24. Rose-INTJ says:

    Watched the video. Fun watching an extrovert at work. She drank half a bottle of wine, but what she said totally makes sense!

  25. Coleen Clark says:

    I repeat, it is not a “test”. It is a questionnaire.
    It is hard to believe you are an INTJ with this kind of sloppinees. Normally, INTjs are much more demanding of themselves.
    I am cancelling my subscription. This is a waste of time.

    • Karen says:

      Hi Alice! Well I wouldn’t trust reddit for information, but the other two are O.K., lol. Yes I said in my fist post that the Myers Briggs test is the most popular and most criticized of all the tests, but based on my own experience I’d say it’s pretty damn accurate and I went into it thinking it was stupid. ~ karen!

  26. Laura says:

    An INTJ convention must be held . I’ll bring green chili artichoke dip. Then we can all sit quietly together, thinking our rational little thoughts and intuiting our masterful little intuits.

  27. Natika says:

    It is amazing that you have so many INTJs in one place! I’m not however. I’m a ENTJ. One letter off close enough?

  28. ISTJ says:

    If you are going to wear white now it is OK since it is after Easter. That’s the rule. But if it was before I would definitely judge you.

  29. Sonia says:

    Also an INTJ and diagnosed as such some 20 years ago as part of a work related retreat. Although finding out the results was interesting, it was even more fun to be in a room full of my co-workers (all of whom I thought I could peg pretty well) and finding out their personality types (I was wrong). Beware Karen that the results don’t always stay the same. Take it again in 10 years.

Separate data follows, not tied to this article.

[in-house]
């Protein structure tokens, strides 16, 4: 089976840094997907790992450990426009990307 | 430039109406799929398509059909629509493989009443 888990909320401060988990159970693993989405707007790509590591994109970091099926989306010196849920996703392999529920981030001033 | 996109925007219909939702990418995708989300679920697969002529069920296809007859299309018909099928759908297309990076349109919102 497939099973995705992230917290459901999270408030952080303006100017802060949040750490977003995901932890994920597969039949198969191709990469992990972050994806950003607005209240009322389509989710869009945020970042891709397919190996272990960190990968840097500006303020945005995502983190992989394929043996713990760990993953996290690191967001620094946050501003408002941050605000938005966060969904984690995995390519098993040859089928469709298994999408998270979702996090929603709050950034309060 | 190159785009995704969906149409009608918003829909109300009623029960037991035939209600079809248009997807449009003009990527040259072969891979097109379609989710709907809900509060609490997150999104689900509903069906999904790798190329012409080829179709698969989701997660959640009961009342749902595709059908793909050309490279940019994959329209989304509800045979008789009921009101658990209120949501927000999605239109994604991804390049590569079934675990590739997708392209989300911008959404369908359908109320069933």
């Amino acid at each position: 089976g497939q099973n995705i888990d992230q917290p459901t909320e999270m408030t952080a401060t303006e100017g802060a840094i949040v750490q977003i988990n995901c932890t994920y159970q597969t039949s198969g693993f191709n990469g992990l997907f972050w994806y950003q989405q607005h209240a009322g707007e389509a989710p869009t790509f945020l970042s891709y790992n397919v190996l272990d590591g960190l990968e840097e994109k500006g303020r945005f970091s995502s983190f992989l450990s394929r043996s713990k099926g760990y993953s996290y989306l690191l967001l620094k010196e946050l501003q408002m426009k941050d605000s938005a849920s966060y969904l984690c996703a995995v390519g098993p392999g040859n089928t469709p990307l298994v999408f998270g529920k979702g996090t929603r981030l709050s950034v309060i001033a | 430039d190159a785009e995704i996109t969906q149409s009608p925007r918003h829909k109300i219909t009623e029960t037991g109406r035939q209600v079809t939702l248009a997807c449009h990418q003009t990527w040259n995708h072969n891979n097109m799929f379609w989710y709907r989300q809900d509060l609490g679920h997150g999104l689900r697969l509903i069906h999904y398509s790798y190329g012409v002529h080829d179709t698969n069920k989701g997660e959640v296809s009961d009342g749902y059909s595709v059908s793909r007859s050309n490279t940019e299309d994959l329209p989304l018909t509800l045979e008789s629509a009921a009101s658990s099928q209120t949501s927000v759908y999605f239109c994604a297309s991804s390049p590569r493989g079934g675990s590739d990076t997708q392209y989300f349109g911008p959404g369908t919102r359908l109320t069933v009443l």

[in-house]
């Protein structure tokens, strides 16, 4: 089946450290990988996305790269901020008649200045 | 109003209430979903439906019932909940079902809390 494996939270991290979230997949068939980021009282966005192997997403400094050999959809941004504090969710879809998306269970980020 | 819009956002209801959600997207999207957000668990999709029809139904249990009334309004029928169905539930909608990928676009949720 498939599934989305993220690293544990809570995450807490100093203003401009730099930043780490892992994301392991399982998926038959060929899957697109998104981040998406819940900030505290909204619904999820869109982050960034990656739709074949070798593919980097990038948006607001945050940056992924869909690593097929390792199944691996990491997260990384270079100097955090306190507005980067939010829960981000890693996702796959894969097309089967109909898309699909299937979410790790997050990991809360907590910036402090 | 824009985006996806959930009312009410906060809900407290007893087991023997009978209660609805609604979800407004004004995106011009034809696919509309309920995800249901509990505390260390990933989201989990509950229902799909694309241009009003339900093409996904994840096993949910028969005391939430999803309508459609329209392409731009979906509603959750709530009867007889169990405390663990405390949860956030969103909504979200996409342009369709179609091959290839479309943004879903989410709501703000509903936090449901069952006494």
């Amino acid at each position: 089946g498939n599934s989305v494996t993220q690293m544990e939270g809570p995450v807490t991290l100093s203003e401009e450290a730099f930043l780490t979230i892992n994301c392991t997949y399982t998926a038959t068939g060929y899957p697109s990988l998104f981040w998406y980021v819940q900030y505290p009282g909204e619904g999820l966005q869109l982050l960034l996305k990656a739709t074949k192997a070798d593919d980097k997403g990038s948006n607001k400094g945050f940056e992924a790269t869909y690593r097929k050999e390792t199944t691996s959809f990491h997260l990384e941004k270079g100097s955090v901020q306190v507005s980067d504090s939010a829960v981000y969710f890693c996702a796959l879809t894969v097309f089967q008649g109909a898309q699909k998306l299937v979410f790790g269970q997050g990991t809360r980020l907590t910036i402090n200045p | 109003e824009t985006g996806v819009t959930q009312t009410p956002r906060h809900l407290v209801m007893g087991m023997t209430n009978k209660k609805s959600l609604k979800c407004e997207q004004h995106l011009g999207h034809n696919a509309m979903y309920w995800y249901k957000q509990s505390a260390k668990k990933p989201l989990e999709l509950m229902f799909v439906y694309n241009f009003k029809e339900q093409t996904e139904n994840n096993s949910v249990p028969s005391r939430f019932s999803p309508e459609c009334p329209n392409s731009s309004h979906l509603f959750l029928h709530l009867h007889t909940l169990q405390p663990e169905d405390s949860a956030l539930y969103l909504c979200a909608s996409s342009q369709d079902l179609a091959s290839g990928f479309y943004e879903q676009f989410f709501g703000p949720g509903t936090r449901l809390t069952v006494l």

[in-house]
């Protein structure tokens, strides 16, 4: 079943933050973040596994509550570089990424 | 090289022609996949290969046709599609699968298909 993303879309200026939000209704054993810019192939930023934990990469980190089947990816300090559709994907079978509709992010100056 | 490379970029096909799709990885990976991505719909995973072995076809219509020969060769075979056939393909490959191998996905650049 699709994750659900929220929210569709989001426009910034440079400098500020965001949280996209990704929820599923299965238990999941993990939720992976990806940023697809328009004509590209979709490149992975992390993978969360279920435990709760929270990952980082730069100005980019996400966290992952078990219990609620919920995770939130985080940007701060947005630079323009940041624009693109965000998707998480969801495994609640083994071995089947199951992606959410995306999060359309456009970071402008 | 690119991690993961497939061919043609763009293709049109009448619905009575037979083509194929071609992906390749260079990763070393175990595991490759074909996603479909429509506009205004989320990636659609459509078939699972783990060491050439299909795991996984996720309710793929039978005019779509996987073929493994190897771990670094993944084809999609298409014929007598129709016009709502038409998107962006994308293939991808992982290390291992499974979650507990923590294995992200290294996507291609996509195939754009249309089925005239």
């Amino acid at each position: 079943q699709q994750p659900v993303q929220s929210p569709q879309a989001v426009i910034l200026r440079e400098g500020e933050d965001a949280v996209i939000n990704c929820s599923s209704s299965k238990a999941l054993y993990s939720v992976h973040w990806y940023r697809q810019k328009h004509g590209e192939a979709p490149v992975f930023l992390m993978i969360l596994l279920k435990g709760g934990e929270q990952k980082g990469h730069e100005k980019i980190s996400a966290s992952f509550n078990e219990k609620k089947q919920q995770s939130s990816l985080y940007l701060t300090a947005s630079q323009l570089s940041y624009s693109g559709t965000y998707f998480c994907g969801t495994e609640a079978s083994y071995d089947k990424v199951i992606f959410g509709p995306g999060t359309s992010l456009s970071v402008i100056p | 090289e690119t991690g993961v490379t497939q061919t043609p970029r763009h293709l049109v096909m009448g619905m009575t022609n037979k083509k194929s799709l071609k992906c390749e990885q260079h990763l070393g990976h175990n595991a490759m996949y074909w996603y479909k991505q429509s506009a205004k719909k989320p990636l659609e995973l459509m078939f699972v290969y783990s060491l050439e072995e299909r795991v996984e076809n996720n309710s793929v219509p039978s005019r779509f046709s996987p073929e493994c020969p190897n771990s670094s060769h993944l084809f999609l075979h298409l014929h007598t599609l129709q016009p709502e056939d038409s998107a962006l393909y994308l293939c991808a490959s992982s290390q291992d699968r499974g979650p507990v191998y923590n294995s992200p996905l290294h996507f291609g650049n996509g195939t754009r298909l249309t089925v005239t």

30. Leisa says:

    Just took it and I too am INTJ – pretty amazing, definitely want to learn more

  31. Tigersmom says:

    I’m a lucky ISFJ who learned the importance of saying “no” fairly early.

    Apparently we are the most common type and I’m ok with that because I know that even though my personality type is a common one, I am not common. (Must be my freakishly strong self-preservation instincts.)

    As always, you have my continued support. ; )

  32. Katie says:

    I share your enthusiasm for this type of “stuff”. What I have found most interesting is that my “type” has not changed over the years. Every once in a while I take the test again just for fun (first time when I was 21, and now it’s 20 years later…and I ALWAYS get the same results, no matter what version I take, no matter what I am going through in life, so I am a true believer in the validity of the research behind it. Therefore you have my blessing for your wedding. Hey check out the book “Please Understand Me II” by David Keirsey, a fascinating and fast read you just won’t be able to put down. In addition to full explanations of each personality type, Keirsey shares insight about parenting, mating, and leadership for the different types.